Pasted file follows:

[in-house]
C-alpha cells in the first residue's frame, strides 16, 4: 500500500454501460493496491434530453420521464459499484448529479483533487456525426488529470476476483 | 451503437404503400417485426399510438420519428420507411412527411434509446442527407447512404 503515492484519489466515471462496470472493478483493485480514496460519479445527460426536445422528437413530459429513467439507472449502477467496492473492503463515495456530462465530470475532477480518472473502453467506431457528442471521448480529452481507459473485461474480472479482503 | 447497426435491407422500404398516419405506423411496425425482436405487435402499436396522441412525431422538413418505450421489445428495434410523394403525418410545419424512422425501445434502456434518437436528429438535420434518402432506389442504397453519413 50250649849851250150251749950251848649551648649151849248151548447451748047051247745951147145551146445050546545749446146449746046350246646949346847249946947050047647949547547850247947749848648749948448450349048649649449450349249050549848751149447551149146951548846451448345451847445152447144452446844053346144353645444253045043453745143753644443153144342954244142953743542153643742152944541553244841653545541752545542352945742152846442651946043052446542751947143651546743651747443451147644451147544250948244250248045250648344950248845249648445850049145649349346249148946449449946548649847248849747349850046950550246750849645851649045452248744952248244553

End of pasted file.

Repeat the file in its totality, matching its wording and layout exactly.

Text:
[in-house]
C-alpha cells in the first residue's frame, strides 16, 4: 500500500454501460493496491434530453420521464459499484448529479483533487456525426488529470476476483 | 451503437404503400417485426399510438420519428420507411412527411434509446442527407447512404 503515492484519489466515471462496470472493478483493485480514496460519479445527460426536445422528437413530459429513467439507472449502477467496492473492503463515495456530462465530470475532477480518472473502453467506431457528442471521448480529452481507459473485461474480472479482503 | 447497426435491407422500404398516419405506423411496425425482436405487435402499436396522441412525431422538413418505450421489445428495434410523394403525418410545419424512422425501445434502456434518437436528429438535420434518402432506389442504397453519413 50250649849851250150251749950251848649551648649151849248151548447451748047051247745951147145551146445050546545749446146449746046350246646949346847249946947050047647949547547850247947749848648749948448450349048649649449450349249050549848751149447551149146951548846451448345451847445152447144452446844053346144353645444253045043453745143753644443153144342954244142953743542153643742152944541553244841653545541752545542352945742152846442651946043052446542751947143651546743651747443451147644451147544250948244250248045250648344950248845249648445850049145649349346249148946449449946548649847248849747349850046950550246750849645851649045452248744952248244553